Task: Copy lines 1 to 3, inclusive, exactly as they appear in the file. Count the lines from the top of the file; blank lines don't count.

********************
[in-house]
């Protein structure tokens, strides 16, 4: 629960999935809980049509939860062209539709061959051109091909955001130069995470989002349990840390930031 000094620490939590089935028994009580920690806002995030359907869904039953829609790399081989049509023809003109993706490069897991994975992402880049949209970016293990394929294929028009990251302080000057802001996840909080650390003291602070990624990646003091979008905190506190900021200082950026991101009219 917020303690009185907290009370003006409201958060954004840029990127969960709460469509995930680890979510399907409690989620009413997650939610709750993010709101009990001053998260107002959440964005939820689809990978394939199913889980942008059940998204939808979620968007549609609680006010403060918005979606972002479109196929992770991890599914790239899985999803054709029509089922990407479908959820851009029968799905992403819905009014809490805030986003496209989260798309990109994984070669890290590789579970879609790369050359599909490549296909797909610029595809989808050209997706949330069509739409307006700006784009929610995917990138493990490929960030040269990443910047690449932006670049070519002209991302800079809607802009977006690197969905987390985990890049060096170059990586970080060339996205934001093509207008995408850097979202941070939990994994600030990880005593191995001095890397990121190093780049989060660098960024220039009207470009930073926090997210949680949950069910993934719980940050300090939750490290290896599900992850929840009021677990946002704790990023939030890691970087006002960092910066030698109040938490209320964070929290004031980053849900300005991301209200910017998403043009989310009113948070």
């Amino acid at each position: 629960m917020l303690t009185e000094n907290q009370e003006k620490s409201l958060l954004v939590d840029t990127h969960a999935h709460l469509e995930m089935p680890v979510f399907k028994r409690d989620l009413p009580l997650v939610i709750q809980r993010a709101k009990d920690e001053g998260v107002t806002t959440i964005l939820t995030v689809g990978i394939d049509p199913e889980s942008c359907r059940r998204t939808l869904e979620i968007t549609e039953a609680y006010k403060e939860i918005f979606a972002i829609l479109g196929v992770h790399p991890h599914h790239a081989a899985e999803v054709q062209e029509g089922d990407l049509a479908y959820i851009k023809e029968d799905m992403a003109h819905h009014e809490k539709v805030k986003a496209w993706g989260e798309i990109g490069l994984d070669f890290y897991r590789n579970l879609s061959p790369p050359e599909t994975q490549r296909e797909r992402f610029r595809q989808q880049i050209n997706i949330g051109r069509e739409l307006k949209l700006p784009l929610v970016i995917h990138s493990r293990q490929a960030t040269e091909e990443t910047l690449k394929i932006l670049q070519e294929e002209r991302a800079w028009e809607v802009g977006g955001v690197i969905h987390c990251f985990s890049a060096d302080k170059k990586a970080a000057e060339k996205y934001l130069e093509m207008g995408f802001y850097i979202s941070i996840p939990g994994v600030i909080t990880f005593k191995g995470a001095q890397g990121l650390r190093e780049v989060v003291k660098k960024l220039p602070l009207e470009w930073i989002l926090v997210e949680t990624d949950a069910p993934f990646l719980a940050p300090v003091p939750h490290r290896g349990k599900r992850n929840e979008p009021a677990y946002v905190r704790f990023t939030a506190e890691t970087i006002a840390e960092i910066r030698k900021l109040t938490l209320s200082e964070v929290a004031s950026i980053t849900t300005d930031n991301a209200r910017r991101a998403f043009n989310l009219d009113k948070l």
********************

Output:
[in-house]
């Protein structure tokens, strides 16, 4: 629960999935809980049509939860062209539709061959051109091909955001130069995470989002349990840390930031 000094620490939590089935028994009580920690806002995030359907869904039953829609790399081989049509023809003109993706490069897991994975992402880049949209970016293990394929294929028009990251302080000057802001996840909080650390003291602070990624990646003091979008905190506190900021200082950026991101009219 917020303690009185907290009370003006409201958060954004840029990127969960709460469509995930680890979510399907409690989620009413997650939610709750993010709101009990001053998260107002959440964005939820689809990978394939199913889980942008059940998204939808979620968007549609609680006010403060918005979606972002479109196929992770991890599914790239899985999803054709029509089922990407479908959820851009029968799905992403819905009014809490805030986003496209989260798309990109994984070669890290590789579970879609790369050359599909490549296909797909610029595809989808050209997706949330069509739409307006700006784009929610995917990138493990490929960030040269990443910047690449932006670049070519002209991302800079809607802009977006690197969905987390985990890049060096170059990586970080060339996205934001093509207008995408850097979202941070939990994994600030990880005593191995001095890397990121190093780049989060660098960024220039009207470009930073926090997210949680949950069910993934719980940050300090939750490290290896599900992850929840009021677990946002704790990023939030890691970087006002960092910066030698109040938490209320964070929290004031980053849900300005991301209200910017998403043009989310009113948070």
């Amino acid at each position: 629960m917020l303690t009185e000094n907290q009370e003006k620490s409201l958060l954004v939590d840029t990127h969960a999935h709460l469509e995930m089935p680890v979510f399907k028994r409690d989620l009413p009580l997650v939610i709750q809980r993010a709101k009990d920690e001053g998260v107002t806002t959440i964005l939820t995030v689809g990978i394939d049509p199913e889980s942008c359907r059940r998204t939808l869904e979620i968007t549609e039953a609680y006010k403060e939860i918005f979606a972002i829609l479109g196929v992770h790399p991890h599914h790239a081989a899985e999803v054709q062209e029509g089922d990407l049509a479908y959820i851009k023809e029968d799905m992403a003109h819905h009014e809490k539709v805030k986003a496209w993706g989260e798309i990109g490069l994984d070669f890290y897991r590789n579970l879609s061959p790369p050359e599909t994975q490549r296909e797909r992402f610029r595809q989808q880049i050209n997706i949330g051109r069509e739409l307006k949209l700006p784009l929610v970016i995917h990138s493990r293990q490929a960030t040269e091909e990443t910047l690449k394929i932006l670049q070519e294929e002209r991302a800079w028009e809607v802009g977006g955001v690197i969905h987390c990251f985990s890049a060096d302080k170059k990586a970080a000057e060339k996205y934001l130069e093509m207008g995408f802001y850097i979202s941070i996840p939990g994994v600030i909080t990880f005593k191995g995470a001095q890397g990121l650390r190093e780049v989060v003291k660098k960024l220039p602070l009207e470009w930073i989002l926090v997210e949680t990624d949950a069910p993934f990646l719980a940050p300090v003091p939750h490290r290896g349990k599900r992850n929840e979008p009021a677990y946002v905190r704790f990023t939030a506190e890691t970087i006002a840390e960092i910066r030698k900021l109040t938490l209320s200082e964070v929290a004031s950026i980053t849900t300005d930031n991301a209200r910017r991101a998403f043009n989310l009219d009113k948070l």